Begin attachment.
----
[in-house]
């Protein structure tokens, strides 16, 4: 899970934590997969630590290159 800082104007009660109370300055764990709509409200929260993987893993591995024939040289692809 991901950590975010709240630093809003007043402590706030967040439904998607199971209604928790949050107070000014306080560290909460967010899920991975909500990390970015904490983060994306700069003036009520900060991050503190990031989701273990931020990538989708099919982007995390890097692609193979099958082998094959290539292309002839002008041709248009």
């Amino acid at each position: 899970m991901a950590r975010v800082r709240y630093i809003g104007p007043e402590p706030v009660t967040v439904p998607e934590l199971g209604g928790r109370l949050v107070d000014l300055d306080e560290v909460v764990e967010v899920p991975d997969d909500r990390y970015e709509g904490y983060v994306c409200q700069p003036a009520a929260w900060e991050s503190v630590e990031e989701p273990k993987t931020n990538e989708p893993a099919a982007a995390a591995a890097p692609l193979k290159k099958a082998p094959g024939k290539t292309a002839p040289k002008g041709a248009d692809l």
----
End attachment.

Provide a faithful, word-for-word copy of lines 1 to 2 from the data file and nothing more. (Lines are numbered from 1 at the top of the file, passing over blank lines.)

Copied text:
[in-house]
């Protein structure tokens, strides 16, 4: 899970934590997969630590290159 800082104007009660109370300055764990709509409200929260993987893993591995024939040289692809 991901950590975010709240630093809003007043402590706030967040439904998607199971209604928790949050107070000014306080560290909460967010899920991975909500990390970015904490983060994306700069003036009520900060991050503190990031989701273990931020990538989708099919982007995390890097692609193979099958082998094959290539292309002839002008041709248009």